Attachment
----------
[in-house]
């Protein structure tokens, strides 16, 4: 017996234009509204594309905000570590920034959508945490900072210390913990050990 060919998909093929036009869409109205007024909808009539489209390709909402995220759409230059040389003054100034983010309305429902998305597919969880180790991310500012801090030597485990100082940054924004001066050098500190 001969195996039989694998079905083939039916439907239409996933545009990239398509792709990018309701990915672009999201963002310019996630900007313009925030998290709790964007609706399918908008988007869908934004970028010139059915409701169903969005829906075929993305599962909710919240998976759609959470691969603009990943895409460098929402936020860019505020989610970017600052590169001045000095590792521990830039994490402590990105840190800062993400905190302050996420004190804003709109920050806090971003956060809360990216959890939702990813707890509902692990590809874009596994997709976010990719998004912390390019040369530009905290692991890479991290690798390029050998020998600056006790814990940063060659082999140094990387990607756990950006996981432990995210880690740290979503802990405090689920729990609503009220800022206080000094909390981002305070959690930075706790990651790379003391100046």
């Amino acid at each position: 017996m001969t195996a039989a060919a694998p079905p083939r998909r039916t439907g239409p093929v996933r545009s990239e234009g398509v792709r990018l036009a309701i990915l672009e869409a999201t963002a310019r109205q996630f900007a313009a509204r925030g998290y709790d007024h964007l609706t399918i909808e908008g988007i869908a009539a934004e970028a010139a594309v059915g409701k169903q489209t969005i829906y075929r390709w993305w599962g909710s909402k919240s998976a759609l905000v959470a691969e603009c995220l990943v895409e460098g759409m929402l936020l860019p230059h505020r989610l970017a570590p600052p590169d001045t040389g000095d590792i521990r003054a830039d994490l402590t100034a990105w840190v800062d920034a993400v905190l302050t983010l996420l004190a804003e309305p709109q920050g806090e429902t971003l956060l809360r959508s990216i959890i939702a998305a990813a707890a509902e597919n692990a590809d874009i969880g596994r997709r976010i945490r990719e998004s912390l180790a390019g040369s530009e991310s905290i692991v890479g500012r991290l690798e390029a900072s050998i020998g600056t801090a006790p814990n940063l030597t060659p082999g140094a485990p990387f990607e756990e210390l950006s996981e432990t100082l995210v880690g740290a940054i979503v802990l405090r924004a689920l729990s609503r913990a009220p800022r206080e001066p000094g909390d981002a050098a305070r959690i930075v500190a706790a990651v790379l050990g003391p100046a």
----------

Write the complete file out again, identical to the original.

[in-house]
């Protein structure tokens, strides 16, 4: 017996234009509204594309905000570590920034959508945490900072210390913990050990 060919998909093929036009869409109205007024909808009539489209390709909402995220759409230059040389003054100034983010309305429902998305597919969880180790991310500012801090030597485990100082940054924004001066050098500190 001969195996039989694998079905083939039916439907239409996933545009990239398509792709990018309701990915672009999201963002310019996630900007313009925030998290709790964007609706399918908008988007869908934004970028010139059915409701169903969005829906075929993305599962909710919240998976759609959470691969603009990943895409460098929402936020860019505020989610970017600052590169001045000095590792521990830039994490402590990105840190800062993400905190302050996420004190804003709109920050806090971003956060809360990216959890939702990813707890509902692990590809874009596994997709976010990719998004912390390019040369530009905290692991890479991290690798390029050998020998600056006790814990940063060659082999140094990387990607756990950006996981432990995210880690740290979503802990405090689920729990609503009220800022206080000094909390981002305070959690930075706790990651790379003391100046």
């Amino acid at each position: 017996m001969t195996a039989a060919a694998p079905p083939r998909r039916t439907g239409p093929v996933r545009s990239e234009g398509v792709r990018l036009a309701i990915l672009e869409a999201t963002a310019r109205q996630f900007a313009a509204r925030g998290y709790d007024h964007l609706t399918i909808e908008g988007i869908a009539a934004e970028a010139a594309v059915g409701k169903q489209t969005i829906y075929r390709w993305w599962g909710s909402k919240s998976a759609l905000v959470a691969e603009c995220l990943v895409e460098g759409m929402l936020l860019p230059h505020r989610l970017a570590p600052p590169d001045t040389g000095d590792i521990r003054a830039d994490l402590t100034a990105w840190v800062d920034a993400v905190l302050t983010l996420l004190a804003e309305p709109q920050g806090e429902t971003l956060l809360r959508s990216i959890i939702a998305a990813a707890a509902e597919n692990a590809d874009i969880g596994r997709r976010i945490r990719e998004s912390l180790a390019g040369s530009e991310s905290i692991v890479g500012r991290l690798e390029a900072s050998i020998g600056t801090a006790p814990n940063l030597t060659p082999g140094a485990p990387f990607e756990e210390l950006s996981e432990t100082l995210v880690g740290a940054i979503v802990l405090r924004a689920l729990s609503r913990a009220p800022r206080e001066p000094g909390d981002a050098a305070r959690i930075v500190a706790a990651v790379l050990g003391p100046a």